Warne, now less blond, less fair and a bit less chubby than he was in 1993, was in terrific form. He had taken six wickets at Lord’s and 10 at Birmingham to take his career tally to 599. At Edgbaston, he had bowled Strauss in a manner similar to Gatting. Ever since his return from the one-year ban handed out in 2003 for testing positive to a banned substance, he had personally resolved to make the most out of his remaining playing career. In the 18 months since his return, he had played 18 matches prior to Manchester and taken over 100 wickets. Before the 2005 Ashes series started, he had separated from his wife Simone, but had still volunteered to go on the tour, hoping for some solace on the cricket field. And now, aged 35, he was back on the stage that had made him an overnight superstar with a chance to get his 600th Test wicket — poetic was an understatement for the setting.

Warne tested the waters for four overs and got into his groove. And finally, the moment arrived. It was the fifth ball of his fifth over, which he bowled from around the wicket to the left-handed Trescothick. Again, the ball pitched miles outside the line of the stumps and jagged back into Trescothick, who looked to play the sweep. The ball clipped the batsman’s front pad before deflecting off the leading edge of Trescothick’s blade and popped up in the air. This time, Gilchrist’s instincts were good enough for him to hold on.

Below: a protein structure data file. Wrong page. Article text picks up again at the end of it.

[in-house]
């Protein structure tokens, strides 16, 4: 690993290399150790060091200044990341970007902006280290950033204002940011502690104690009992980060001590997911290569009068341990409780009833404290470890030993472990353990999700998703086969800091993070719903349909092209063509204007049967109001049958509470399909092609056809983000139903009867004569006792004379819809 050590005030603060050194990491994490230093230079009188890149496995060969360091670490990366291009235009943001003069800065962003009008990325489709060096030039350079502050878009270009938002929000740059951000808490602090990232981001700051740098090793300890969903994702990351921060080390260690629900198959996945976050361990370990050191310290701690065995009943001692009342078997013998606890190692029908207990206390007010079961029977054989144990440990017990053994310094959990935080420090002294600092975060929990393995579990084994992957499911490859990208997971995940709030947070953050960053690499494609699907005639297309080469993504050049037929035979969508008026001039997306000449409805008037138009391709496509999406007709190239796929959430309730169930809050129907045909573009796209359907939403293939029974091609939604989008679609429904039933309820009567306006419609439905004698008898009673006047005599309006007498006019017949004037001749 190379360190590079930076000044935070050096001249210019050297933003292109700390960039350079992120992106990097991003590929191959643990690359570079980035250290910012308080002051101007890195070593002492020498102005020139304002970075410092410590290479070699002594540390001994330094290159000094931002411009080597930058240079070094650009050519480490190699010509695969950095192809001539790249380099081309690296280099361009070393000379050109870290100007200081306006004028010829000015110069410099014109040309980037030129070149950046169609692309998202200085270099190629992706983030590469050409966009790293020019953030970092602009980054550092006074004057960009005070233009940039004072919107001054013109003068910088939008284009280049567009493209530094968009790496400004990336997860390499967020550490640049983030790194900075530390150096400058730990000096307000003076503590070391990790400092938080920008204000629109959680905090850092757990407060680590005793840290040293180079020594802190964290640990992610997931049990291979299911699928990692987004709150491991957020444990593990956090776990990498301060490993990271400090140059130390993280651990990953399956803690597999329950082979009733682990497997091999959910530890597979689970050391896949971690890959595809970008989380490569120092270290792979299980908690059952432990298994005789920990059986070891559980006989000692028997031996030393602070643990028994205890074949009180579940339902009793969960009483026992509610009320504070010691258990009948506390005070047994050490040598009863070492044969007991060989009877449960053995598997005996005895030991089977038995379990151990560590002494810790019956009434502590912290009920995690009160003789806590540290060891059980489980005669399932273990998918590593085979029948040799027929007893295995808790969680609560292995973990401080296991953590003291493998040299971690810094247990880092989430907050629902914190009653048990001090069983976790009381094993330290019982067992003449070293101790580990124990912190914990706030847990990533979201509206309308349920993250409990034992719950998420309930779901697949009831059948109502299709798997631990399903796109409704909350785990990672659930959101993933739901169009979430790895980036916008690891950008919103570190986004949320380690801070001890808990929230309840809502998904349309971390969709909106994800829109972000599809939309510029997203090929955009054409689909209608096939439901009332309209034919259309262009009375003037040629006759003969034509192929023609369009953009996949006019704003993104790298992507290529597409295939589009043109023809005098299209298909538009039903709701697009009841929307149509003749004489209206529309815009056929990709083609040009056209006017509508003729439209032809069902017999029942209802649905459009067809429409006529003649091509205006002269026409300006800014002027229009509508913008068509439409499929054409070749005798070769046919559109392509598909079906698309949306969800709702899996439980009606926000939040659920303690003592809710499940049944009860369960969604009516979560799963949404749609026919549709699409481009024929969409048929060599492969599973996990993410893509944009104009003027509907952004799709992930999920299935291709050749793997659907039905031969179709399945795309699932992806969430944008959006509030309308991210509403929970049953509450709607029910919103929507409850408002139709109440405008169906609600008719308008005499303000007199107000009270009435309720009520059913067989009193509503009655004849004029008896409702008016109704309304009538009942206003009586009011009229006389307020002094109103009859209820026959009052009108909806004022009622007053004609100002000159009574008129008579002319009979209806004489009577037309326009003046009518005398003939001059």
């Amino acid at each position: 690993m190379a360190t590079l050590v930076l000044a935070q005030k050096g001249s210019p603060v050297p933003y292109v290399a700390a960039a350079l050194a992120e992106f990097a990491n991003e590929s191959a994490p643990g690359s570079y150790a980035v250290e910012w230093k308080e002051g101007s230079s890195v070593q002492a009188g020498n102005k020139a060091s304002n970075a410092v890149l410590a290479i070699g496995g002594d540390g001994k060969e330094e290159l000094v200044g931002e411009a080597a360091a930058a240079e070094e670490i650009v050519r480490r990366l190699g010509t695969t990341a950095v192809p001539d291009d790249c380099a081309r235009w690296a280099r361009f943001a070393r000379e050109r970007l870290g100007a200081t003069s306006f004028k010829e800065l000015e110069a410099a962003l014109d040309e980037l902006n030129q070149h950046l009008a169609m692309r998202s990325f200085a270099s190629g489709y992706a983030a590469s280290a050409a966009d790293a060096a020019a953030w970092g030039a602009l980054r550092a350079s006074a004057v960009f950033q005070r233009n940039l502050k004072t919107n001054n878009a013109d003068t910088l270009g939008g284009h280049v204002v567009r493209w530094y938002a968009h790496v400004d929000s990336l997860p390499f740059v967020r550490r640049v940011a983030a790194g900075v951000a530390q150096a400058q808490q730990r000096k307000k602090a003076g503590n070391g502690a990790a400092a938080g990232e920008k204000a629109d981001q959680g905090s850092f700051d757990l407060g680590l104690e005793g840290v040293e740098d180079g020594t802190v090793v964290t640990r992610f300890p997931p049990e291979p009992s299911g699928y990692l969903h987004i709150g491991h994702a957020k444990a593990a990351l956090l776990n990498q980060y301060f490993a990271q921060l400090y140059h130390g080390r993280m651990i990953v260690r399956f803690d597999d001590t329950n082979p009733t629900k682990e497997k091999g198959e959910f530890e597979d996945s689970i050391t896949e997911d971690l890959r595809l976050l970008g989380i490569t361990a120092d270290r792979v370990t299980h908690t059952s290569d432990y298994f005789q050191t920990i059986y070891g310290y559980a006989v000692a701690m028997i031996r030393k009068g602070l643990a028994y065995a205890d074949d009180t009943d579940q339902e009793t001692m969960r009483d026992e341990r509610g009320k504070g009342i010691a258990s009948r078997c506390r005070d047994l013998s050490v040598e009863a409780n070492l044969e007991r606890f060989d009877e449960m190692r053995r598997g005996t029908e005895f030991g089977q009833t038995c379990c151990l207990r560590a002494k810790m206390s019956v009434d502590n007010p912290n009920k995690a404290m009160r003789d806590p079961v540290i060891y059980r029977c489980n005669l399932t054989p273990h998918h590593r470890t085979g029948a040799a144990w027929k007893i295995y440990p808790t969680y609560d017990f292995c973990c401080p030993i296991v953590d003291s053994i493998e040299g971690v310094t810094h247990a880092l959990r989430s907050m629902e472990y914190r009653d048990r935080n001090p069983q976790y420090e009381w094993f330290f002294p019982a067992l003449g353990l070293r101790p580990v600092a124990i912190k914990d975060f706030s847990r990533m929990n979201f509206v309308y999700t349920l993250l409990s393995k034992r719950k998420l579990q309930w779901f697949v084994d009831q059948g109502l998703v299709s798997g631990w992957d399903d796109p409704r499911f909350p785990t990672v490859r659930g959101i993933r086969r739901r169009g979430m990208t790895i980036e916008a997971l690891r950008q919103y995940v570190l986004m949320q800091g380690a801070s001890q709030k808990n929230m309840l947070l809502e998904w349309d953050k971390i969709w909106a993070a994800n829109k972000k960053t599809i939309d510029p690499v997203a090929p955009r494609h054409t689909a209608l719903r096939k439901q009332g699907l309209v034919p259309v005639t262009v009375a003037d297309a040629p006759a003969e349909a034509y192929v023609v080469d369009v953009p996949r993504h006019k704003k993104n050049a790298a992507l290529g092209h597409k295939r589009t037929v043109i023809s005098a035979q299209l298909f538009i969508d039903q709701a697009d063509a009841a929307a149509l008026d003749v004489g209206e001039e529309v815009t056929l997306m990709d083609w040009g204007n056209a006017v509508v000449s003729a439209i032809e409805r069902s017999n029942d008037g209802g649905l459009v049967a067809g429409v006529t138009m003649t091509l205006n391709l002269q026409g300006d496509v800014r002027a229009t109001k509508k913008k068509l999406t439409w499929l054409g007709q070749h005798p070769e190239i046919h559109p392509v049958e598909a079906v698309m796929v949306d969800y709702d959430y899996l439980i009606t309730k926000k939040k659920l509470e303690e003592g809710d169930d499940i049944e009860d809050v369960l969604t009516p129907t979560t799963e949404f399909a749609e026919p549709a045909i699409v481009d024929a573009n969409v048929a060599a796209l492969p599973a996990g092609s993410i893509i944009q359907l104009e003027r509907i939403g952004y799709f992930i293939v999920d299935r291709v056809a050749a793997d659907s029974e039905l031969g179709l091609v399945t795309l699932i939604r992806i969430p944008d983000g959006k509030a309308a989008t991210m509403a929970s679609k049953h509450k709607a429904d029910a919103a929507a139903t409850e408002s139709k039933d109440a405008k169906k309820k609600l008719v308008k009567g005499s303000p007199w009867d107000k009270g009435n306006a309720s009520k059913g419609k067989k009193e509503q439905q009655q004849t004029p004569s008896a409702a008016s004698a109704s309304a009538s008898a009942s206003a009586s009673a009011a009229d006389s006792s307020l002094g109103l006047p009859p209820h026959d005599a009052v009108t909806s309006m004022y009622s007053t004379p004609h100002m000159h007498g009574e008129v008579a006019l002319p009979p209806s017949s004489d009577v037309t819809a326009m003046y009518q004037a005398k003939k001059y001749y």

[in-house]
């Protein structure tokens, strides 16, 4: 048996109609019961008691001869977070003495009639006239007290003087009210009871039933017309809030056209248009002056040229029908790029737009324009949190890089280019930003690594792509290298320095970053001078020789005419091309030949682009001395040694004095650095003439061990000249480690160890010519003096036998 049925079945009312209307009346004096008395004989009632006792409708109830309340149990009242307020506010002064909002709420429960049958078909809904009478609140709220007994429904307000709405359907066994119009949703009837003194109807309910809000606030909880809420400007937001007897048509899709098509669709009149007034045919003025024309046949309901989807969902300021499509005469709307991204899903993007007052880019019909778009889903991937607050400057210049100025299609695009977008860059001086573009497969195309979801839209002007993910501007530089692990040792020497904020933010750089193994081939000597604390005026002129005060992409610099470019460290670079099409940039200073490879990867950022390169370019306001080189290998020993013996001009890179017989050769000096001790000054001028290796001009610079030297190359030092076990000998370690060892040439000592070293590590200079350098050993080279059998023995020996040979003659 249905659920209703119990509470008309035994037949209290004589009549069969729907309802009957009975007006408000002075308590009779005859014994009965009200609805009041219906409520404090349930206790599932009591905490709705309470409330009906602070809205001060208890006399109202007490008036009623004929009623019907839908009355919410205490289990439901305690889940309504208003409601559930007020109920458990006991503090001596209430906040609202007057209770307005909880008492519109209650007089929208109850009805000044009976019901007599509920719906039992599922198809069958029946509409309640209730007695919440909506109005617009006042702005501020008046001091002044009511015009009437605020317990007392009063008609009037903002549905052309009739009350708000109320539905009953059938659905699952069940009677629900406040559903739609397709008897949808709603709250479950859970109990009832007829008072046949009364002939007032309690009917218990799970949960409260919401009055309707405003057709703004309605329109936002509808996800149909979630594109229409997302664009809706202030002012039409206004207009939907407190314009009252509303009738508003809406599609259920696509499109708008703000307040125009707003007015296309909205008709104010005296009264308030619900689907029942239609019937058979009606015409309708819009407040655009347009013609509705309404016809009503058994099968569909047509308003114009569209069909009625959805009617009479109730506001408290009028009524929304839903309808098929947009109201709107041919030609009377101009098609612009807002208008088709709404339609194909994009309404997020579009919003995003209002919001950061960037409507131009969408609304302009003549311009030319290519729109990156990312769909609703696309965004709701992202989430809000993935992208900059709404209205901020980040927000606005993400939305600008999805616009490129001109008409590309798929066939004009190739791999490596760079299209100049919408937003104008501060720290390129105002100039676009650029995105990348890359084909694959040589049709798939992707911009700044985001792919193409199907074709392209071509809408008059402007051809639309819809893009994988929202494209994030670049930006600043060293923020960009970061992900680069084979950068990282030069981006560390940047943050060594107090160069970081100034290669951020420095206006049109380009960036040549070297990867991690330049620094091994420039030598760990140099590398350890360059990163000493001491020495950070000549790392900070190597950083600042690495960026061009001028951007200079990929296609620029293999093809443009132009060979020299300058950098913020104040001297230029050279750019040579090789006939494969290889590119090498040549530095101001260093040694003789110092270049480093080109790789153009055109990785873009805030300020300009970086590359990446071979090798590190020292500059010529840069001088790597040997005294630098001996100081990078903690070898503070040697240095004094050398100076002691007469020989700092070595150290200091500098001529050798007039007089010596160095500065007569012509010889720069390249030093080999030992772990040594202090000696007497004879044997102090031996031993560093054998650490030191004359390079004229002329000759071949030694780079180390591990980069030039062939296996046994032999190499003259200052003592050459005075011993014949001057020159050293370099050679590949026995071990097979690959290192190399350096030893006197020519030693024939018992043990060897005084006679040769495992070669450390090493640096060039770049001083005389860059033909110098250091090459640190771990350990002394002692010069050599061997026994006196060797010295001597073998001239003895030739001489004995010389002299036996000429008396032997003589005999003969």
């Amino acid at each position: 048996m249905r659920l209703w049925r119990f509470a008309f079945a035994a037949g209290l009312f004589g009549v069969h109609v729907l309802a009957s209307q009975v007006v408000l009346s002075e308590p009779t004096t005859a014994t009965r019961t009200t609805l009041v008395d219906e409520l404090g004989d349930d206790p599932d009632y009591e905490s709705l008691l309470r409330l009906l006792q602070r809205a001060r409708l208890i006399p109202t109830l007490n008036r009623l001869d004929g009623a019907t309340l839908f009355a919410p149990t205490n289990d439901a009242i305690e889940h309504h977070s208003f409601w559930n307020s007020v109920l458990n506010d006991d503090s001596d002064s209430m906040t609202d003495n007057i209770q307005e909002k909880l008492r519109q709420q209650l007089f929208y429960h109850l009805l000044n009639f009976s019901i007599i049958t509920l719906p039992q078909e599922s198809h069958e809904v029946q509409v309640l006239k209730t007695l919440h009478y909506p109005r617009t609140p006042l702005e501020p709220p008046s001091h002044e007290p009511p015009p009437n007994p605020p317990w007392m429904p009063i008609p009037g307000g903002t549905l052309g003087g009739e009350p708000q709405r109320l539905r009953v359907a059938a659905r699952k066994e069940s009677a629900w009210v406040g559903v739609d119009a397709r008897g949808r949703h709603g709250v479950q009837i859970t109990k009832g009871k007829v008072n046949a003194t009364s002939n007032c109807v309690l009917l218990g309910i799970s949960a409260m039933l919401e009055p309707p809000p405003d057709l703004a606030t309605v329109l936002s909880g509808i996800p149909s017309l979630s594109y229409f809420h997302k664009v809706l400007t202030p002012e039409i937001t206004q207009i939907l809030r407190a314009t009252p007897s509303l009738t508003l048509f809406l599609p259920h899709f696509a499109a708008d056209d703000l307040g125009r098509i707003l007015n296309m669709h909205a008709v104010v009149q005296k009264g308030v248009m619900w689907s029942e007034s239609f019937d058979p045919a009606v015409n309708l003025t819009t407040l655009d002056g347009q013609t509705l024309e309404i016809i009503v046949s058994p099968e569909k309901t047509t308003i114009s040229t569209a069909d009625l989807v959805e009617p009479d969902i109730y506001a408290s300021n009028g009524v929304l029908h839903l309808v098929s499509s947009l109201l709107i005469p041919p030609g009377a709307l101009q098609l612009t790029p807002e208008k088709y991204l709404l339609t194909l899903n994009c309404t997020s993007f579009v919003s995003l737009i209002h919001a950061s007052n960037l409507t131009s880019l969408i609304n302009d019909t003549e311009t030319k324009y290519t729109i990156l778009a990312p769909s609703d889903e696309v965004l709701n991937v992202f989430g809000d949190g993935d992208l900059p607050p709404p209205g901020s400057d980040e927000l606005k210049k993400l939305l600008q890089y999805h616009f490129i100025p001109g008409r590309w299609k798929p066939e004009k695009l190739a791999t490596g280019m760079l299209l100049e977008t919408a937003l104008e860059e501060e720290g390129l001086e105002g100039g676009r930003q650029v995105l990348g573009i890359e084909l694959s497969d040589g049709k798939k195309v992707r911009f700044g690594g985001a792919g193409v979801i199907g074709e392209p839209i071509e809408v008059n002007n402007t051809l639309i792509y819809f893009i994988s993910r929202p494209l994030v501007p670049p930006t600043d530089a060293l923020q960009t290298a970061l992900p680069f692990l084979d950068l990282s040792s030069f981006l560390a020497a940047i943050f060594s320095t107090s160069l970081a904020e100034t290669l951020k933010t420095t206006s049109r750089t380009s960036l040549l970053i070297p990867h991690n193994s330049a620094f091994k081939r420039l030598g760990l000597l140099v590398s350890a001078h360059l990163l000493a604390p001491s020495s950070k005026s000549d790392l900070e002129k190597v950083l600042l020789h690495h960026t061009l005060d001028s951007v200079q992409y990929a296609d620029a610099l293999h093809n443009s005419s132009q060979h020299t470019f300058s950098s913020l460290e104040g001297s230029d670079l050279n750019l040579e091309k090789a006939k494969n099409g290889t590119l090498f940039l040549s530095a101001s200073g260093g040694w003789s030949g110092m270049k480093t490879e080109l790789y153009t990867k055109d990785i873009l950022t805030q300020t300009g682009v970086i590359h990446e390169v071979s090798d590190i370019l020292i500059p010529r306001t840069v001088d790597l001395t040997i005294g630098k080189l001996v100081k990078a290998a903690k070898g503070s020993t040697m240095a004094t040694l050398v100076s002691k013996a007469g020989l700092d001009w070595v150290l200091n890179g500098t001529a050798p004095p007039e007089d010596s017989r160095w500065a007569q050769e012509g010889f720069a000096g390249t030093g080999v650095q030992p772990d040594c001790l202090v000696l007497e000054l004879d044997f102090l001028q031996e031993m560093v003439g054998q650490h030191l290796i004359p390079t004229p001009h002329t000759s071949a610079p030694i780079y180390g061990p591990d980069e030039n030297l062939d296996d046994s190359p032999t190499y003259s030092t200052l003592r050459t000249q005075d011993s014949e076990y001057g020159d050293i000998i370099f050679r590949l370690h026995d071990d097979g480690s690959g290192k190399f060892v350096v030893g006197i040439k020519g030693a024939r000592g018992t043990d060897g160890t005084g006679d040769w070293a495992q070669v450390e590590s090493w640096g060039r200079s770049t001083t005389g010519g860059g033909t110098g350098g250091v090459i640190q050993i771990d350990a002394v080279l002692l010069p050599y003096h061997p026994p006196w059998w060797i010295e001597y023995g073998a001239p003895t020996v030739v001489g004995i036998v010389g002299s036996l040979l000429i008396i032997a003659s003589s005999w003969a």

Trescothick was gone for 63 and Warne had number 600, which put him 51 wickets above his nearest rival, Muttiah Muralitharan. Warne raised his arms in the air as his teammates mobbed him, before doffing his hat to the crowd, who rightly gave him a long, standing ovation. He then kissed a white rubber wristband on his right arm, which he later revealed was a gift from his eight-year-old daughter Brooke and had the word ‘Strength’ written on it. “She said you’ve got to be strong, daddy,” Warne said later in an interview. “That was my inspiration. Every time I looked at it, it gave me some inspiration.”

It was the only wicket Warne could take in the day as England reached stumps at 341 for five. Talking about his milestone in the post-match presser, Warne said, as quoted by the BBC, “To get to 600, no one has ever done that before and I feel pretty proud of that achievement. To do it at this ground is obviously pretty special as well, and with my parents here to top it off.”

Vaughan paid tribute to his opponent, saying, “Anyone who gets 600 Test wickets warrants all the plaudits he’s going to get. He’s great to face, he’s a real competitive player and a decent bloke. Hopefully he won’t get too many more now!”

(Jaideep Vaidya is a correspondent at CricketCountry. A diehard Manchester United fan and sports buff, you can follow him on Twitter and Facebook)